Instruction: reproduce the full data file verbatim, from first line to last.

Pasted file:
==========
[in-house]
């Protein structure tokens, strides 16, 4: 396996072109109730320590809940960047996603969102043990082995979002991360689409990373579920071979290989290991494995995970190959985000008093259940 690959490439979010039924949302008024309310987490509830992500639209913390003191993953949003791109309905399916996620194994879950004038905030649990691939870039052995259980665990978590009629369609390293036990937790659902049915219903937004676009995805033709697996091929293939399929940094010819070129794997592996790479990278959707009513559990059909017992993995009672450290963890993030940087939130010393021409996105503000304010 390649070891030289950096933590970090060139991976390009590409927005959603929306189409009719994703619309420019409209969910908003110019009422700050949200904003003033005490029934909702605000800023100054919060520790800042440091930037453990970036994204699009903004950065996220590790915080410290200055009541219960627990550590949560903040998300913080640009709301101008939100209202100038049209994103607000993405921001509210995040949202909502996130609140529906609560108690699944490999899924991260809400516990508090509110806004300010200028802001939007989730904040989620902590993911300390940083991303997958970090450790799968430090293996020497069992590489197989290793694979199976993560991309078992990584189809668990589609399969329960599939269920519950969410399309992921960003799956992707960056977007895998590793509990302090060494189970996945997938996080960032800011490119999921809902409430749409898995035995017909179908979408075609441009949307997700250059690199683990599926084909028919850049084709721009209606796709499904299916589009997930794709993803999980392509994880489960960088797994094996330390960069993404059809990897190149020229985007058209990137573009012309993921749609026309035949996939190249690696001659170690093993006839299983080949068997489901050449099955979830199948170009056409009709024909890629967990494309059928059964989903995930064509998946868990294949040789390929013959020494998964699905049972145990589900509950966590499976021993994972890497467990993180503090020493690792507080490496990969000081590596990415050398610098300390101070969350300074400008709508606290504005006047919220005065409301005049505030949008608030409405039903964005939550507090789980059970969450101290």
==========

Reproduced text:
[in-house]
């Protein structure tokens, strides 16, 4: 396996072109109730320590809940960047996603969102043990082995979002991360689409990373579920071979290989290991494995995970190959985000008093259940 690959490439979010039924949302008024309310987490509830992500639209913390003191993953949003791109309905399916996620194994879950004038905030649990691939870039052995259980665990978590009629369609390293036990937790659902049915219903937004676009995805033709697996091929293939399929940094010819070129794997592996790479990278959707009513559990059909017992993995009672450290963890993030940087939130010393021409996105503000304010 390649070891030289950096933590970090060139991976390009590409927005959603929306189409009719994703619309420019409209969910908003110019009422700050949200904003003033005490029934909702605000800023100054919060520790800042440091930037453990970036994204699009903004950065996220590790915080410290200055009541219960627990550590949560903040998300913080640009709301101008939100209202100038049209994103607000993405921001509210995040949202909502996130609140529906609560108690699944490999899924991260809400516990508090509110806004300010200028802001939007989730904040989620902590993911300390940083991303997958970090450790799968430090293996020497069992590489197989290793694979199976993560991309078992990584189809668990589609399969329960599939269920519950969410399309992921960003799956992707960056977007895998590793509990302090060494189970996945997938996080960032800011490119999921809902409430749409898995035995017909179908979408075609441009949307997700250059690199683990599926084909028919850049084709721009209606796709499904299916589009997930794709993803999980392509994880489960960088797994094996330390960069993404059809990897190149020229985007058209990137573009012309993921749609026309035949996939190249690696001659170690093993006839299983080949068997489901050449099955979830199948170009056409009709024909890629967990494309059928059964989903995930064509998946868990294949040789390929013959020494998964699905049972145990589900509950966590499976021993994972890497467990993180503090020493690792507080490496990969000081590596990415050398610098300390101070969350300074400008709508606290504005006047919220005065409301005049505030949008608030409405039903964005939550507090789980059970969450101290």